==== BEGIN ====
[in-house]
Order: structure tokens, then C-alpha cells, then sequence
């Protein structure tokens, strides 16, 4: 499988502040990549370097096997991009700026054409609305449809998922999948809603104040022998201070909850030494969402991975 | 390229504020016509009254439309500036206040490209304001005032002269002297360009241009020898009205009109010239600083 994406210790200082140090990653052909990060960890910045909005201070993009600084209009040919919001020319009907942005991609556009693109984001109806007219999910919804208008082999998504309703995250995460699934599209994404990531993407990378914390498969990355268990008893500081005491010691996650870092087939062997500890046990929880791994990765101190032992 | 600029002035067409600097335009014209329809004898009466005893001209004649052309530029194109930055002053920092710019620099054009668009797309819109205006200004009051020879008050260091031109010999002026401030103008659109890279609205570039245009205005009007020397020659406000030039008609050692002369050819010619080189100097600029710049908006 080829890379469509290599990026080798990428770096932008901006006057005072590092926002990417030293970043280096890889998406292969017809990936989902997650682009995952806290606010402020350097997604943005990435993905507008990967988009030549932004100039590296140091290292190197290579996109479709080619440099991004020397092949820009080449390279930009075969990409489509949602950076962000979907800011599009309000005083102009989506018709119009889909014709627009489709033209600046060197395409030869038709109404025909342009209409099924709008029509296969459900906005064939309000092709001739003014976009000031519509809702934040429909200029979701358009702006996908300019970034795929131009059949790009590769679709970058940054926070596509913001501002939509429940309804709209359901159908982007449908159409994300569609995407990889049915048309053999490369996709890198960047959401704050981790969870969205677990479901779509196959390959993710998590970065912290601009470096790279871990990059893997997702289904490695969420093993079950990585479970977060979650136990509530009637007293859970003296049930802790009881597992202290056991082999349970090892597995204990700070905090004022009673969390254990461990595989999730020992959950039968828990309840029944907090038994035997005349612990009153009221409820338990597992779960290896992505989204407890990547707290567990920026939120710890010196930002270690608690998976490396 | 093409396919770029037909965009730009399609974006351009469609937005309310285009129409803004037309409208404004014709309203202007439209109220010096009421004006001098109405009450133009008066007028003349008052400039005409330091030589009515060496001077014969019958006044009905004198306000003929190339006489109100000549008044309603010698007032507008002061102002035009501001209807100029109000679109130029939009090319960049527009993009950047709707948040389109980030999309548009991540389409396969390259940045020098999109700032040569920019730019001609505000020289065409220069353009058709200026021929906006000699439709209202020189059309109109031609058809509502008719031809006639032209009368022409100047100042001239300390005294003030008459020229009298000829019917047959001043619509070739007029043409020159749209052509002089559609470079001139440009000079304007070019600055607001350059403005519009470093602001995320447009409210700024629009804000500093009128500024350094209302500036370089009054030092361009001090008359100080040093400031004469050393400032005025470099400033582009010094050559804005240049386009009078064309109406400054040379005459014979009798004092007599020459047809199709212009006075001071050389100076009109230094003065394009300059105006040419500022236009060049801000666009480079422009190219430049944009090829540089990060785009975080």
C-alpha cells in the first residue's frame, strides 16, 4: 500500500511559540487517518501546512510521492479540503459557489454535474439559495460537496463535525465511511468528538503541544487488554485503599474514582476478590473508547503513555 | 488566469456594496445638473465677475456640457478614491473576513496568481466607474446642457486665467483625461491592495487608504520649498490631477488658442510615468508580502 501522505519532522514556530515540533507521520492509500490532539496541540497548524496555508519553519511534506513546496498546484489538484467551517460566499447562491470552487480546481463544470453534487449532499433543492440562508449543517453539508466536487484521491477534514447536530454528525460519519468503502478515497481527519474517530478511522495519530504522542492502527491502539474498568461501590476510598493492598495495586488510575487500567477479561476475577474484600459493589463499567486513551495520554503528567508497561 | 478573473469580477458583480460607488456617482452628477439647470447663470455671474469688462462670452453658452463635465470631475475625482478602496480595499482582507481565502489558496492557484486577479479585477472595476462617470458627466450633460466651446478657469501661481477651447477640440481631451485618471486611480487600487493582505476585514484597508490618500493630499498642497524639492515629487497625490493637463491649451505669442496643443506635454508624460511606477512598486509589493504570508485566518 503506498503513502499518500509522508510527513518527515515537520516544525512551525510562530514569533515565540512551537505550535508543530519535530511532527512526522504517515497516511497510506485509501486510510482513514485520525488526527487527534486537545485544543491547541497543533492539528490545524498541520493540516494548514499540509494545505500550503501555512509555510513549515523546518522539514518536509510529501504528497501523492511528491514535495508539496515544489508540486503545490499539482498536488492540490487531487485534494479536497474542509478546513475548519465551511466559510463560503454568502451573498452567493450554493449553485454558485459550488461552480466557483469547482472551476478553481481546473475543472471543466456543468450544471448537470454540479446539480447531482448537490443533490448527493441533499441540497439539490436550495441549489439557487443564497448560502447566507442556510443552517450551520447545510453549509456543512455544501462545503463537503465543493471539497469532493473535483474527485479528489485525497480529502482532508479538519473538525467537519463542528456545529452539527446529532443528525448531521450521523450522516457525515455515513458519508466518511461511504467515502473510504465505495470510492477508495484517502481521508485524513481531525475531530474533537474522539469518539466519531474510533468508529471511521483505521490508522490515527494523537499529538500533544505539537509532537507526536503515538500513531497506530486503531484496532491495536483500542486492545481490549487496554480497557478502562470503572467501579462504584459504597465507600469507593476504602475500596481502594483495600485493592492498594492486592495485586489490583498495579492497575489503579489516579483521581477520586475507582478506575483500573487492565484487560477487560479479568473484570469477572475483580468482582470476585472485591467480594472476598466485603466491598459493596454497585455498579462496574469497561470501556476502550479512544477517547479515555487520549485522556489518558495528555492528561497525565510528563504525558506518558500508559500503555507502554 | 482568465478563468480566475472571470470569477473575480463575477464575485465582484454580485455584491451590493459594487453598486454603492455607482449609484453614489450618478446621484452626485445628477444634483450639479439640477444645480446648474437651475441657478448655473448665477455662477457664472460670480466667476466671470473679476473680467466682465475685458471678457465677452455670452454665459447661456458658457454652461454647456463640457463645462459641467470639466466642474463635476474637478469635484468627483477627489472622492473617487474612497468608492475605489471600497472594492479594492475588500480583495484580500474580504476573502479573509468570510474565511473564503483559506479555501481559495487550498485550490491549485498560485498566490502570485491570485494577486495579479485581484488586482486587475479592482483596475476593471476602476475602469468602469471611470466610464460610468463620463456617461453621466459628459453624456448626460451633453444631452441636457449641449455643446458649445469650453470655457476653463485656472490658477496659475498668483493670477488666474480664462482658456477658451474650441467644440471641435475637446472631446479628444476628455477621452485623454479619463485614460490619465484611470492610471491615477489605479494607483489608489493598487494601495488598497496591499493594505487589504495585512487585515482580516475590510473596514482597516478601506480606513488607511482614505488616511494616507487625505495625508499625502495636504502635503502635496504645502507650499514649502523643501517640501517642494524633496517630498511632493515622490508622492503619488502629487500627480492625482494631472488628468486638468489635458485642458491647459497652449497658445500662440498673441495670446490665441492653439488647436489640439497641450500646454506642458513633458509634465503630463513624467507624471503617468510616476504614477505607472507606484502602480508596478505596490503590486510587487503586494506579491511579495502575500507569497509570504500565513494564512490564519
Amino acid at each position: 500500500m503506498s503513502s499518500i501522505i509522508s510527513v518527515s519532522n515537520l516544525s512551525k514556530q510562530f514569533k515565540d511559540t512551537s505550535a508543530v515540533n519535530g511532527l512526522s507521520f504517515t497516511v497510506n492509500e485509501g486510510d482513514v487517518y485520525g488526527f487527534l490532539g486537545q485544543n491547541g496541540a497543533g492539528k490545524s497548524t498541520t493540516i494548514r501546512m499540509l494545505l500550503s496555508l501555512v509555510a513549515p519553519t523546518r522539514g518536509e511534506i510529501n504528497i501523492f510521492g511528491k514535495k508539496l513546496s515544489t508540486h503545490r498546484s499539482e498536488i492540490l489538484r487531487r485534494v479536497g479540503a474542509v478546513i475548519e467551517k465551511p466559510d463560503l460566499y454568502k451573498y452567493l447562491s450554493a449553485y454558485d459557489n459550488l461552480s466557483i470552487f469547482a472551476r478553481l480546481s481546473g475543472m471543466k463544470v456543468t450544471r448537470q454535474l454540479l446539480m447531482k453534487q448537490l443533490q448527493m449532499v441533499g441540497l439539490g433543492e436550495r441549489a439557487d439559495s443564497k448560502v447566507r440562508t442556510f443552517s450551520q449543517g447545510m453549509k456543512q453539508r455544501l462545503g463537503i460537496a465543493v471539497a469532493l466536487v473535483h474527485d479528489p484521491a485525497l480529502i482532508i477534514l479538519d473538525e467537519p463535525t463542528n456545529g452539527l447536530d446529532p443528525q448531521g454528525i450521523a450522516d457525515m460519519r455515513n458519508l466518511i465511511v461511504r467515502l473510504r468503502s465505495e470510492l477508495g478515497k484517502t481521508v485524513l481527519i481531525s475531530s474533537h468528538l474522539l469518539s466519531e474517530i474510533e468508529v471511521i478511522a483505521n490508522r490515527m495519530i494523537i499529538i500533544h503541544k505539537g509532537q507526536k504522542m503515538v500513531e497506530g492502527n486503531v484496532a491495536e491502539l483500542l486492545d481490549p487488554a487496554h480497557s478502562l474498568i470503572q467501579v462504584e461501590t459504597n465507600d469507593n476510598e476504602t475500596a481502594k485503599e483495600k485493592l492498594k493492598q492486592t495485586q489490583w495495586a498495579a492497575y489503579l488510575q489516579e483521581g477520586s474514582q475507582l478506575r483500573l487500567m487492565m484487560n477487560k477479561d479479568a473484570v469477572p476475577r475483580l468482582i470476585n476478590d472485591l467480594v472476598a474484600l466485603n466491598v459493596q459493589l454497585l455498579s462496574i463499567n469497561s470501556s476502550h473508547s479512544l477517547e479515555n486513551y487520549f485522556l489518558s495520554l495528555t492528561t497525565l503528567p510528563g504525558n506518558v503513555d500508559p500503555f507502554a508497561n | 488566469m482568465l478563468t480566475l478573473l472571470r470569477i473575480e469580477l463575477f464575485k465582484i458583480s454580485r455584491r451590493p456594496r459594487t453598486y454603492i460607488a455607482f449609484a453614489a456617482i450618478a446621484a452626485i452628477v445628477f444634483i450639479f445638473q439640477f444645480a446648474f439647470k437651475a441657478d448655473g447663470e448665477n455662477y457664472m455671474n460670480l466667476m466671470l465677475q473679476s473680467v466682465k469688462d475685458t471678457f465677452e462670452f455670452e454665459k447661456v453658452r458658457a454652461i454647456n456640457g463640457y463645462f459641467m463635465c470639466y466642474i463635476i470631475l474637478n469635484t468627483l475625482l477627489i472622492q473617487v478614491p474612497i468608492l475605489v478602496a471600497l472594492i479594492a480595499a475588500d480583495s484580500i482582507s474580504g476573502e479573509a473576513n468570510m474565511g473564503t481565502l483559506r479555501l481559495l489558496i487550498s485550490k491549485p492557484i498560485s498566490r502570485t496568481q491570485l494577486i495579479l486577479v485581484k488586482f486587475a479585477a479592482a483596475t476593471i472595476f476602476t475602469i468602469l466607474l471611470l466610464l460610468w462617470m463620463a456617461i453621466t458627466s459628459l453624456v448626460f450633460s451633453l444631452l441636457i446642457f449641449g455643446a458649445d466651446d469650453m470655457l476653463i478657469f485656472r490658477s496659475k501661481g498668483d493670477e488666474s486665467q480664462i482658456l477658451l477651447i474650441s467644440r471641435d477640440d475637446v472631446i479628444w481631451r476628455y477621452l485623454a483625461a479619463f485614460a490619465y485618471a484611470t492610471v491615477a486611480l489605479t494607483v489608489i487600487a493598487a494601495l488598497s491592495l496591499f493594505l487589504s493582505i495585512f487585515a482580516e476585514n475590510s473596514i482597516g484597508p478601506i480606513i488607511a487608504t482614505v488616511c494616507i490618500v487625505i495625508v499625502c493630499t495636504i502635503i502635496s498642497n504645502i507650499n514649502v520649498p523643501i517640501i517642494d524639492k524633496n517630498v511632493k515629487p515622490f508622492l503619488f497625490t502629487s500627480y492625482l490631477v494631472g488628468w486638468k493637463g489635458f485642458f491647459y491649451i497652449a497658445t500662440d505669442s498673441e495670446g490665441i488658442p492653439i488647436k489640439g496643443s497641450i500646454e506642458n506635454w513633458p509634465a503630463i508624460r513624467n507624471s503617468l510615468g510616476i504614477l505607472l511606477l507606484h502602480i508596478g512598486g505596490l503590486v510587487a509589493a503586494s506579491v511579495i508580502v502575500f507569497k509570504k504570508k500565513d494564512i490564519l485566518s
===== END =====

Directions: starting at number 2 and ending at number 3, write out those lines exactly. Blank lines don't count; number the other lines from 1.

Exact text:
Order: structure tokens, then C-alpha cells, then sequence
């Protein structure tokens, strides 16, 4: 499988502040990549370097096997991009700026054409609305449809998922999948809603104040022998201070909850030494969402991975 | 390229504020016509009254439309500036206040490209304001005032002269002297360009241009020898009205009109010239600083 994406210790200082140090990653052909990060960890910045909005201070993009600084209009040919919001020319009907942005991609556009693109984001109806007219999910919804208008082999998504309703995250995460699934599209994404990531993407990378914390498969990355268990008893500081005491010691996650870092087939062997500890046990929880791994990765101190032992 | 600029002035067409600097335009014209329809004898009466005893001209004649052309530029194109930055002053920092710019620099054009668009797309819109205006200004009051020879008050260091031109010999002026401030103008659109890279609205570039245009205005009007020397020659406000030039008609050692002369050819010619080189100097600029710049908006 080829890379469509290599990026080798990428770096932008901006006057005072590092926002990417030293970043280096890889998406292969017809990936989902997650682009995952806290606010402020350097997604943005990435993905507008990967988009030549932004100039590296140091290292190197290579996109479709080619440099991004020397092949820009080449390279930009075969990409489509949602950076962000979907800011599009309000005083102009989506018709119009889909014709627009489709033209600046060197395409030869038709109404025909342009209409099924709008029509296969459900906005064939309000092709001739003014976009000031519509809702934040429909200029979701358009702006996908300019970034795929131009059949790009590769679709970058940054926070596509913001501002939509429940309804709209359901159908982007449908159409994300569609995407990889049915048309053999490369996709890198960047959401704050981790969870969205677990479901779509196959390959993710998590970065912290601009470096790279871990990059893997997702289904490695969420093993079950990585479970977060979650136990509530009637007293859970003296049930802790009881597992202290056991082999349970090892597995204990700070905090004022009673969390254990461990595989999730020992959950039968828990309840029944907090038994035997005349612990009153009221409820338990597992779960290896992505989204407890990547707290567990920026939120710890010196930002270690608690998976490396 | 093409396919770029037909965009730009399609974006351009469609937005309310285009129409803004037309409208404004014709309203202007439209109220010096009421004006001098109405009450133009008066007028003349008052400039005409330091030589009515060496001077014969019958006044009905004198306000003929190339006489109100000549008044309603010698007032507008002061102002035009501001209807100029109000679109130029939009090319960049527009993009950047709707948040389109980030999309548009991540389409396969390259940045020098999109700032040569920019730019001609505000020289065409220069353009058709200026021929906006000699439709209202020189059309109109031609058809509502008719031809006639032209009368022409100047100042001239300390005294003030008459020229009298000829019917047959001043619509070739007029043409020159749209052509002089559609470079001139440009000079304007070019600055607001350059403005519009470093602001995320447009409210700024629009804000500093009128500024350094209302500036370089009054030092361009001090008359100080040093400031004469050393400032005025470099400033582009010094050559804005240049386009009078064309109406400054040379005459014979009798004092007599020459047809199709212009006075001071050389100076009109230094003065394009300059105006040419500022236009060049801000666009480079422009190219430049944009090829540089990060785009975080």